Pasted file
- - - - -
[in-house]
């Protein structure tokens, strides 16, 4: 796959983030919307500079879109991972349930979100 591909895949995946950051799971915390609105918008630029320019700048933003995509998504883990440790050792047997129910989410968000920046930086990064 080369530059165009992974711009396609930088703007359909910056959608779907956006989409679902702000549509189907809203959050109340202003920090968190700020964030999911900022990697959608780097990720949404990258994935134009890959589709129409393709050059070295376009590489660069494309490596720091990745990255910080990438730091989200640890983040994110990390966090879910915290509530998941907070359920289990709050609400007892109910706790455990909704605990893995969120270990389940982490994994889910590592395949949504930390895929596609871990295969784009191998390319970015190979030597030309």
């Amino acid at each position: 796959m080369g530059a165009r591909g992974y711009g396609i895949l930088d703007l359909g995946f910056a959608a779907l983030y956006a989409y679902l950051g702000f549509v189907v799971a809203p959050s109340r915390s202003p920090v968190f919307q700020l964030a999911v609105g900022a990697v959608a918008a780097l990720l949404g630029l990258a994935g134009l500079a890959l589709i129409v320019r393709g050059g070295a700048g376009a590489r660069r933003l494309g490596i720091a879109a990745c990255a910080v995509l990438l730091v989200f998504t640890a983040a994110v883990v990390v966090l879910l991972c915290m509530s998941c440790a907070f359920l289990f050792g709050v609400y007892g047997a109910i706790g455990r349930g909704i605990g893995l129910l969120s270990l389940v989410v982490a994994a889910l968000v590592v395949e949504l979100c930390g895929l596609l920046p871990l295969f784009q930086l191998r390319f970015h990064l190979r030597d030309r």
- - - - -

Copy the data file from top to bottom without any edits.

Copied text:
[in-house]
């Protein structure tokens, strides 16, 4: 796959983030919307500079879109991972349930979100 591909895949995946950051799971915390609105918008630029320019700048933003995509998504883990440790050792047997129910989410968000920046930086990064 080369530059165009992974711009396609930088703007359909910056959608779907956006989409679902702000549509189907809203959050109340202003920090968190700020964030999911900022990697959608780097990720949404990258994935134009890959589709129409393709050059070295376009590489660069494309490596720091990745990255910080990438730091989200640890983040994110990390966090879910915290509530998941907070359920289990709050609400007892109910706790455990909704605990893995969120270990389940982490994994889910590592395949949504930390895929596609871990295969784009191998390319970015190979030597030309």
């Amino acid at each position: 796959m080369g530059a165009r591909g992974y711009g396609i895949l930088d703007l359909g995946f910056a959608a779907l983030y956006a989409y679902l950051g702000f549509v189907v799971a809203p959050s109340r915390s202003p920090v968190f919307q700020l964030a999911v609105g900022a990697v959608a918008a780097l990720l949404g630029l990258a994935g134009l500079a890959l589709i129409v320019r393709g050059g070295a700048g376009a590489r660069r933003l494309g490596i720091a879109a990745c990255a910080v995509l990438l730091v989200f998504t640890a983040a994110v883990v990390v966090l879910l991972c915290m509530s998941c440790a907070f359920l289990f050792g709050v609400y007892g047997a109910i706790g455990r349930g909704i605990g893995l129910l969120s270990l389940v989410v982490a994994a889910l968000v590592v395949e949504l979100c930390g895929l596609l920046p871990l295969f784009q930086l191998r390319f970015h990064l190979r030597d030309r």